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Cover Your Tracks
by November Trials
Phat N Phunky Phonics (2005)
Cover Your Tracks
Okay, I'll admit it: I’m one of those guys who can’t help but read liner notes in albums. Lyrics be damned, I’m all about the tiny sidebar quotes and joking photo captions, the near-unreadable minutia and random tchotchky-comments that hint at the real personality behind the band. Think back to the tour letters from the Bouncing Souls’ self-titled album, the diary excerpts that litter Onelinedrawing’s The Volunteers, and the weird-ass quotes etched near the serial numbers of countless small-label vinyl releases. It’s a fun hobby, and the search for these little Easter eggs is a little like a scavenger hunt without a list—as such, you never really know what you may come across.

Hell, I’ll even settle for the prerequisite thank-you section, a standard of virtually every album released since the invention of the lyric sheet. Voyeuristic curiosity aside, this section is especially helpful when trying to expand one’s musical horizons: take a gander at your favourite band’s shout-outs, punch some names into Google, Last.fm, or your file-sharing program of source (avast, ye scurvy media pirates!), and away you go.

Again, you never know what you’re going to find. Odds are that most of the mentioned bands are so-so sound-alikes of the original artist in question, which may or may not itself be a sound-alike of still another artist. Such is life. But, every so often, you find something good—maybe even something great. Case in point: November Trials.

I’d both read and heard the November Trials name dropped a handful of times by my favourite quartet of Son José pop-rockers, Shinobu. This was usually accompanied by exclamations of “Niiiiice!” or other such vague but emphatic phraseology, leaving me with high hopes but no real idea of what to expect. Alas, the November Trials website was down for the count for quite some time; their early works were largely unavailable, even with the wonders of the Internet and its bevy of eShops and search engines at my disposal. Nevertheless, my interest remained piqued, if decidedly unsatisfied.

But a few days ago, I finally got my grubby little paws on a copy of November Trial’s 2005 album, Cover Your Tracks. Initially, I was a bit taken aback by what I heard—not necessarily in a bad way, mind you. Still, intro track “This Album is a Crow’s Nest” had more in common with Sharks Keep Moving/Minus the Bear’s tech-heavy pop-rock than with the spastic punk-ruckus I had come to expect from previous descriptions. As evidenced by the lead-ins to “Dance Dance Revolution” and “The Mask” (no lyrical relation to either the arcade game or the flaky Jim Carey flick), November Trials potentially has what one would consider “chops.” Well, make that chops in the vein of the Appleseed Cast, not Guns N’ Roses. Sorry, Slash-ites.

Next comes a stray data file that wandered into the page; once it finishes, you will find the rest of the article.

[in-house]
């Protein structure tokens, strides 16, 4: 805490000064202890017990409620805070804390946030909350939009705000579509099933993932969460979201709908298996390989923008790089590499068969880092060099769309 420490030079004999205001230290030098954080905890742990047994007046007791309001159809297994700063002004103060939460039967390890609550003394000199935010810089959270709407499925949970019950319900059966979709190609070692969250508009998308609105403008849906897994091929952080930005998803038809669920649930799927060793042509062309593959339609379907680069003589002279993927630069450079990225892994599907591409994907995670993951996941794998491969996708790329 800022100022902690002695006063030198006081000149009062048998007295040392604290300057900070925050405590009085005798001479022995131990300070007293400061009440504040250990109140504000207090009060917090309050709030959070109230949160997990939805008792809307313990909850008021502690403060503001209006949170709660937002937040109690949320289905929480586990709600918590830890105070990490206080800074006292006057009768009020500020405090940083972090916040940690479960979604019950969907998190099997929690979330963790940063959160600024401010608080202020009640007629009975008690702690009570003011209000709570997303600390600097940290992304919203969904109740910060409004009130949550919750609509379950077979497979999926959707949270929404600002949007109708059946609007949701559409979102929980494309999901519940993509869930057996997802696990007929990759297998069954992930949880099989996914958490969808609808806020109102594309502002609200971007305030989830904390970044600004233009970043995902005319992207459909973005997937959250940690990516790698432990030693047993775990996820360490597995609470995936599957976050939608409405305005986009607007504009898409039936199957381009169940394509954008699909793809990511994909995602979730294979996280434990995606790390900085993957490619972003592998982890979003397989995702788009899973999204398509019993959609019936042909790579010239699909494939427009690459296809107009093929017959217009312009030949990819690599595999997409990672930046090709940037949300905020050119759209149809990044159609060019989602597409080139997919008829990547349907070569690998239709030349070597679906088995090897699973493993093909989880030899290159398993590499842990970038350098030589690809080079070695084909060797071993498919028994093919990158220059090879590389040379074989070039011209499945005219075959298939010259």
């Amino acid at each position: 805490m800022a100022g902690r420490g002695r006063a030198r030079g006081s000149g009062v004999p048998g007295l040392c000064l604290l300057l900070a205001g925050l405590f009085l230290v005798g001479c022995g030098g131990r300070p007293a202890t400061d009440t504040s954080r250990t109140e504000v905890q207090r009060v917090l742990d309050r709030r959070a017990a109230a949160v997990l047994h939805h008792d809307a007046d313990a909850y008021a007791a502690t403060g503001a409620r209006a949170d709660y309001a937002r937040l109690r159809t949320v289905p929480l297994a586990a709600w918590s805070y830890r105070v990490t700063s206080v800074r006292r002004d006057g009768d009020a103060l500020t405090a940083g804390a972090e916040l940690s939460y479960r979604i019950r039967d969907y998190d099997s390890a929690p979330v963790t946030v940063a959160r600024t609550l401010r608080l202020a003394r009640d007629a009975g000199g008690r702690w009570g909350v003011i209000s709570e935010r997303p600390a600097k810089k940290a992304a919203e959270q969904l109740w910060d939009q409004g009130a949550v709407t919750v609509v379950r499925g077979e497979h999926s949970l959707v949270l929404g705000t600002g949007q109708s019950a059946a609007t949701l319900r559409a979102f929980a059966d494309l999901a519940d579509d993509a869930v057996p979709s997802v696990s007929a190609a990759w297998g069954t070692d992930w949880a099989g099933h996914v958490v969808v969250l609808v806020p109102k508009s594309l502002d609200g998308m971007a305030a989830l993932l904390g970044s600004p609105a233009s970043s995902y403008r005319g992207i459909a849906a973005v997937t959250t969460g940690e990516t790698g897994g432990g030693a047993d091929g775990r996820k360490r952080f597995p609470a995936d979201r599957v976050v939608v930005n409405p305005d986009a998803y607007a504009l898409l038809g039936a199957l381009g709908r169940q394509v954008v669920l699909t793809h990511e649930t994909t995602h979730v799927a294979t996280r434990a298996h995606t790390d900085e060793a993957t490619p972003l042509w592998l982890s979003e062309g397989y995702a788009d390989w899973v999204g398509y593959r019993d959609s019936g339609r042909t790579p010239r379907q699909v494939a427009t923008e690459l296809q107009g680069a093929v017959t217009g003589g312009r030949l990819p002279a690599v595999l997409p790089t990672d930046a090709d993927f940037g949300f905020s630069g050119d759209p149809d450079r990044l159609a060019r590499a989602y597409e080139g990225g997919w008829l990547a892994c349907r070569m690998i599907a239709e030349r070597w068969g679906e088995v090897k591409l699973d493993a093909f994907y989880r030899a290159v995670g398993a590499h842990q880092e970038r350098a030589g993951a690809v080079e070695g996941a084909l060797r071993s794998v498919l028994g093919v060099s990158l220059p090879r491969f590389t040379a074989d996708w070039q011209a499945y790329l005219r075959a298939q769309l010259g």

Notwithstanding their occasional bursts of neck-bending noodlery, Ian Silber and guest guitarist Tyler Van Hoomissen tend to stick with the tried and true mix of power chords and distortion, relegating their riffs and wails to the position of garnish. Drummer Max Feshbach keeps things moving at a manic pace, though the relatively low recording quality of Cover Your Tracks occasionally slurs his percussion into an aural blur of high-hat, crash, and toms.

Bassist Morgan Herrell lays down some throaty lines for tracks like the ruminatory “Snow Song” and the acerbic “Explosion: This Song is the Color Green.” Doubling as lead vocalist, Herrell switches styles from the airy croons of MtB’s Jake Snider to the speak-then-scream methodology of the Ghost’s Brian Moss, more often than not settling into gruff post-punk cries reminiscent of the Honor System’s Dan Hanaway:

“Plastic covered glass / and stickered walls. / These kids walking out will be / the pallbearers of the last / honesty in this place... / Silly rabbit, tricks are for kids, / with tricks like these, who needs friends?”

With seven songs and running at little under half an hour, Cover Your Tracks feels more like an EP than a standard release. Stylistically, it’s a veritable time capsule, a seemingly unintentional homage to notable turn-of-the-century acts like Cursive, the Broadways, Les Savy Fav, and Lifter Puller. While you’d be hard-pressed to call November Trials an “original” act, their patch and motley fusion of memorable rock elements and catchy punk-bred tunes is sure to strike a chord or three with fans of late-90s indie rock.

And don’t forget to read the liner notes.
Posted by: Tom Körp

Audio Reviews (July 5th, 2006)

Tags: audio, review, november trials, pteradon, cover your tracks, phat n phunky phonics


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